The accumulation of tumor-specific CD4+ and CD8+ effector T cells is key to an effective antitumor response. Locally, CD4+ T cells promote the recruitment and effector function of tumor-specific CD8+ T cells and activate innate killer cells in the tumor. Here, we show that tumor-specific CD4+ T cells were predominantly present in the CD39+ subset of tumor-infiltrating lymphocytes (TIL). The CD39+ CD4+ and CD8+ TILs were detected in three different tumor types, and displayed an activated (PD-1+, HLA-DR+) effector memory phenotype. CD4+CD39+ single-cell RNA-sequenced TILs shared similar well-known activation, tissue residency, and effector cell–associated genes with CD8+CD39+CD103+ TILs. Finally, analysis of directly ex vivo cell-sorted and in vitro expanded pure populations of CD39-positive and negative CD4+ and CD8+ TILs revealed that tumor-specific antigen reactivity was almost exclusively detected among CD39+ cells. Immunotherapy of cancer is based on the activation of tumor-reactive CD4+ and CD8+ T cells. We show that the expression of CD39 can be used to identify, isolate, and expand tumor-reactive T-cell populations in cancers.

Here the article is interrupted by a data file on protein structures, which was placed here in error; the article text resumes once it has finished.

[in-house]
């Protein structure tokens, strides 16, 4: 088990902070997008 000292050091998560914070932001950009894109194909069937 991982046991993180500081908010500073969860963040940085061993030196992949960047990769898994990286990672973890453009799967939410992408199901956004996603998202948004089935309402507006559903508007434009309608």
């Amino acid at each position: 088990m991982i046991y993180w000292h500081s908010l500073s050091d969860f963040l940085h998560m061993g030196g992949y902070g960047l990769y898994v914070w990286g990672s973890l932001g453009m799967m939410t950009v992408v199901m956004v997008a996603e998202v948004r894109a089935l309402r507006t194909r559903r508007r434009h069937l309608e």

In many cancers, the concerted action of high numbers of effector memory cytotoxic CD8+ T cells and type-I CD4+ T cells associates with better prognosis (1, 2) and response to immunotherapy (3). CD4+ T cells can activate tumor-infiltrating tumoricidal eosinophils, macrophages, and natural killer (NK) cells (4–7) and promote the recruitment and cytolytic function of CD8+ T cells (8). In the tumor microenvironment (TME), CD8+ T cells can specifically recognize and kill tumor cells (9). IFNγ produced by both subpopulations of T cells is known to enhance MHC class I and II antigen presentation in tumor cells, thereby making them more vulnerable to CD4+ and CD8+ T-cell attack. Furthermore, IFNγ exerts direct antiproliferative and proapoptotic antitumor effects (10).